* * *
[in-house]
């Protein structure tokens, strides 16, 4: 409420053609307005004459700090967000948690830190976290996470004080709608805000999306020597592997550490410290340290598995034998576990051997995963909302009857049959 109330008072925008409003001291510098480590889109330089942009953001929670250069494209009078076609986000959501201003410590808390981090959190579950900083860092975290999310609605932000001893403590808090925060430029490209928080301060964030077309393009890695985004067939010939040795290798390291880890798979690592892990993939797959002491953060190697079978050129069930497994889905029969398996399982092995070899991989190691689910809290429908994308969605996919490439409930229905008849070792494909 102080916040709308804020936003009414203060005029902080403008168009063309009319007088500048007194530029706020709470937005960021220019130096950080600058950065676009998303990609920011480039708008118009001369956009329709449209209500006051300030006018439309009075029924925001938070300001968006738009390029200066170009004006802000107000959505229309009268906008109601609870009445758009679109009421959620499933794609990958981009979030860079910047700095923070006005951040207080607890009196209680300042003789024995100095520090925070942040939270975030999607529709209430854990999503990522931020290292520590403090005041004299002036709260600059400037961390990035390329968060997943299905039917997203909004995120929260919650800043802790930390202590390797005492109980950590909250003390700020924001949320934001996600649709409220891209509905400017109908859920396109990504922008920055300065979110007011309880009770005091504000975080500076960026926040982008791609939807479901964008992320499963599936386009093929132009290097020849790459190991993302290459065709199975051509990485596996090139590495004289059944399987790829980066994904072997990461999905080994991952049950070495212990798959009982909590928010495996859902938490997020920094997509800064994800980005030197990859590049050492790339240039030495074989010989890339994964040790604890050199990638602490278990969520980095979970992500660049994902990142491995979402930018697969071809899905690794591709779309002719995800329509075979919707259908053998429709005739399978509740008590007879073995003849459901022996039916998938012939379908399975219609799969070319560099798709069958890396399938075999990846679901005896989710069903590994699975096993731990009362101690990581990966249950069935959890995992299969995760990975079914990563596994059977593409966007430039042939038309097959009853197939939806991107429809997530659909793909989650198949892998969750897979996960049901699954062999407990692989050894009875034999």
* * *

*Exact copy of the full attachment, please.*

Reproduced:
[in-house]
């Protein structure tokens, strides 16, 4: 409420053609307005004459700090967000948690830190976290996470004080709608805000999306020597592997550490410290340290598995034998576990051997995963909302009857049959 109330008072925008409003001291510098480590889109330089942009953001929670250069494209009078076609986000959501201003410590808390981090959190579950900083860092975290999310609605932000001893403590808090925060430029490209928080301060964030077309393009890695985004067939010939040795290798390291880890798979690592892990993939797959002491953060190697079978050129069930497994889905029969398996399982092995070899991989190691689910809290429908994308969605996919490439409930229905008849070792494909 102080916040709308804020936003009414203060005029902080403008168009063309009319007088500048007194530029706020709470937005960021220019130096950080600058950065676009998303990609920011480039708008118009001369956009329709449209209500006051300030006018439309009075029924925001938070300001968006738009390029200066170009004006802000107000959505229309009268906008109601609870009445758009679109009421959620499933794609990958981009979030860079910047700095923070006005951040207080607890009196209680300042003789024995100095520090925070942040939270975030999607529709209430854990999503990522931020290292520590403090005041004299002036709260600059400037961390990035390329968060997943299905039917997203909004995120929260919650800043802790930390202590390797005492109980950590909250003390700020924001949320934001996600649709409220891209509905400017109908859920396109990504922008920055300065979110007011309880009770005091504000975080500076960026926040982008791609939807479901964008992320499963599936386009093929132009290097020849790459190991993302290459065709199975051509990485596996090139590495004289059944399987790829980066994904072997990461999905080994991952049950070495212990798959009982909590928010495996859902938490997020920094997509800064994800980005030197990859590049050492790339240039030495074989010989890339994964040790604890050199990638602490278990969520980095979970992500660049994902990142491995979402930018697969071809899905690794591709779309002719995800329509075979919707259908053998429709005739399978509740008590007879073995003849459901022996039916998938012939379908399975219609799969070319560099798709069958890396399938075999990846679901005896989710069903590994699975096993731990009362101690990581990966249950069935959890995992299969995760990975079914990563596994059977593409966007430039042939038309097959009853197939939806991107429809997530659909793909989650198949892998969750897979996960049901699954062999407990692989050894009875034999």